Sunday, April 5, 2020

Capriccio Releases a Zemlinsky “Sampler”

courtesy of Naxos of America

Back when I was writing for, the Viennese Capriccio label tended to serve as my “go-to” source for recorded performances of the music of Alexander von Zemlinsky. (The “von” was added to the family name by Zemlinsky’s father, having absolutely nothing to do with noble descent!) Zemlinsky began to emerge as a major figure during the last decade of the nineteenth century, and he maintained that reputation until the rise of the Nazis. He spent his last years in the New York area, first in New York City and subsequently in Larchmont; but his European reputation did not follow him to the United States. To the extent that he was known at all, it was as teacher and brother-in-law of Arnold Schoenberg and, through her memoirs, for his unrequited love for Alma Schindler.

However, during the final quarter of the twentieth century, interest in Zemlinsky’s music began to revive. In my personal experience, that interest was piqued through the opportunity to see the performance of his Opus 16 one-act opera “Eine florentinische Tragödie,” whose libretto was a German translation of Oscar Wilde’s unfinished play A Florentine Tragedy. (After my move to the San Francisco Bay Area, I got to attended a concert performance by the San Francisco Symphony conducted by James Conlon.)

The latest Capriccio album, released this past Friday, is organized around music that Zemlinsky composed between his move to Vienna to escape the Nazis in Germany and his departure from Vienna for the United States. The album begins with his Opus 34 sinfonietta in three movements, composed in 1934. The second movement (“Ballade”) includes a reflection on an earlier composition, the song “Sie kam zum Schloss gegangen” (she came towards the castle), the last of the six settings of poems by Maurice Maeterlinck (Opus 13). The entire collection follows Opus 23, sung by soprano Petra Lang. For both of these selections, Susanna Mälkki conducts the Vienna Radio Symphony Orchestra. The remaining tracks are two excerpts from Zemlinsky’s final opera, his Opus 26 Der König Kandaules (King Kandaules), based on a German translation of the play Le roi Candaule by André Gide. Both are taken from the last of the three acts, the prelude and the aria “Mein Ring” (my ring), sung by baritone Siegfried Lorenz. Those excerpts, recorded in 1992, are conducted by Gerd Albrecht, who would subsequently conduct the Capriccio world premiere recording of the entire opera, released in 1997.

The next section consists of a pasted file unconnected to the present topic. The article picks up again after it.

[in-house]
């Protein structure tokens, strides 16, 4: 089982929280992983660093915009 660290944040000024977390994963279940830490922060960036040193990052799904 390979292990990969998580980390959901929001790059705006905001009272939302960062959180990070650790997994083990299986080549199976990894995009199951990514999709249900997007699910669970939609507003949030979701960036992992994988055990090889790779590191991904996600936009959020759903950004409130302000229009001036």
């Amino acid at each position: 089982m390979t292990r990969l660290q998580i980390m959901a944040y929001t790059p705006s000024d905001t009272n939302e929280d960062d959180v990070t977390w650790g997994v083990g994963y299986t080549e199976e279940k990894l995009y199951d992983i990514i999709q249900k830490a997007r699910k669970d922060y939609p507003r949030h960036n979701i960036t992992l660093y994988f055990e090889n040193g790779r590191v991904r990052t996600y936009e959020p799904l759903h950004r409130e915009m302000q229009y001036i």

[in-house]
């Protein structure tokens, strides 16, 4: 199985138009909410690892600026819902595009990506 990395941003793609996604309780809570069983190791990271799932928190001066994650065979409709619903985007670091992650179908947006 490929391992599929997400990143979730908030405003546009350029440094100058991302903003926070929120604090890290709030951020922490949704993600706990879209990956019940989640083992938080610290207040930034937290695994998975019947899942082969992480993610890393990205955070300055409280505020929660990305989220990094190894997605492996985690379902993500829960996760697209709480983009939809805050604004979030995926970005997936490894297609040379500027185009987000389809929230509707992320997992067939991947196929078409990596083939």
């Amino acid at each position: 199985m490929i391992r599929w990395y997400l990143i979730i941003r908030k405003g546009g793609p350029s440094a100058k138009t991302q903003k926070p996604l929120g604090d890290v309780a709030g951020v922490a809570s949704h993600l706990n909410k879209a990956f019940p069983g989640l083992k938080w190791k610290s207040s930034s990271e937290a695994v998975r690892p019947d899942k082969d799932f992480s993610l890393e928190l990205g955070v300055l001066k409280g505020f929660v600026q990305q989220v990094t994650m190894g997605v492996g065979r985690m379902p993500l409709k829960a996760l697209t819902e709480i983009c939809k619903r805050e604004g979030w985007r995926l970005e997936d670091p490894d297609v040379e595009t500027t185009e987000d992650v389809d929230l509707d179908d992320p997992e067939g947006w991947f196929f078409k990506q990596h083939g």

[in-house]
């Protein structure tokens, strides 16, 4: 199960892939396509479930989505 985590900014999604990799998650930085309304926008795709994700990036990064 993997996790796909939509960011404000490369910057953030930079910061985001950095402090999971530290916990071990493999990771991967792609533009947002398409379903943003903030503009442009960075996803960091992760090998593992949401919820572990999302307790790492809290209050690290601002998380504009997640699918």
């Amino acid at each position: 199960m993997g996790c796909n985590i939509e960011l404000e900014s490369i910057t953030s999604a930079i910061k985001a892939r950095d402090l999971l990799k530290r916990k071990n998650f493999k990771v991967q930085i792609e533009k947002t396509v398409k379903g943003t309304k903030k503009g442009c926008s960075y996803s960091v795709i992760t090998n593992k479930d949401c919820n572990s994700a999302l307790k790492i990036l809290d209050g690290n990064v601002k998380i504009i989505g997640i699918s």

One of the probable reasons that Zemlinsky fell out of fashion is his preference for lush sonorities found in his instrumentation. Those qualities did not go down well with those that worshipped the austerity in the music of Anton Webern. Schoenberg, on the other hand, enjoyed Zemlinsky’s music, even if he did not always compose that way himself. From that point of view, the new Capriccio album provides excellent examples of everything that Schoenberg appreciated and everything that those worshipping at the altar of Webern shunned. In addition to Albrecht and Conlon, Zemlinsky’s champions include Mälkki, Vladimir Jurowski, and Kent Nagano. While that repertoire is probably a bit rich for a steady diet, Capriccio has provided a suitable “tasting” that should not be overlooked by those that take their listening seriously.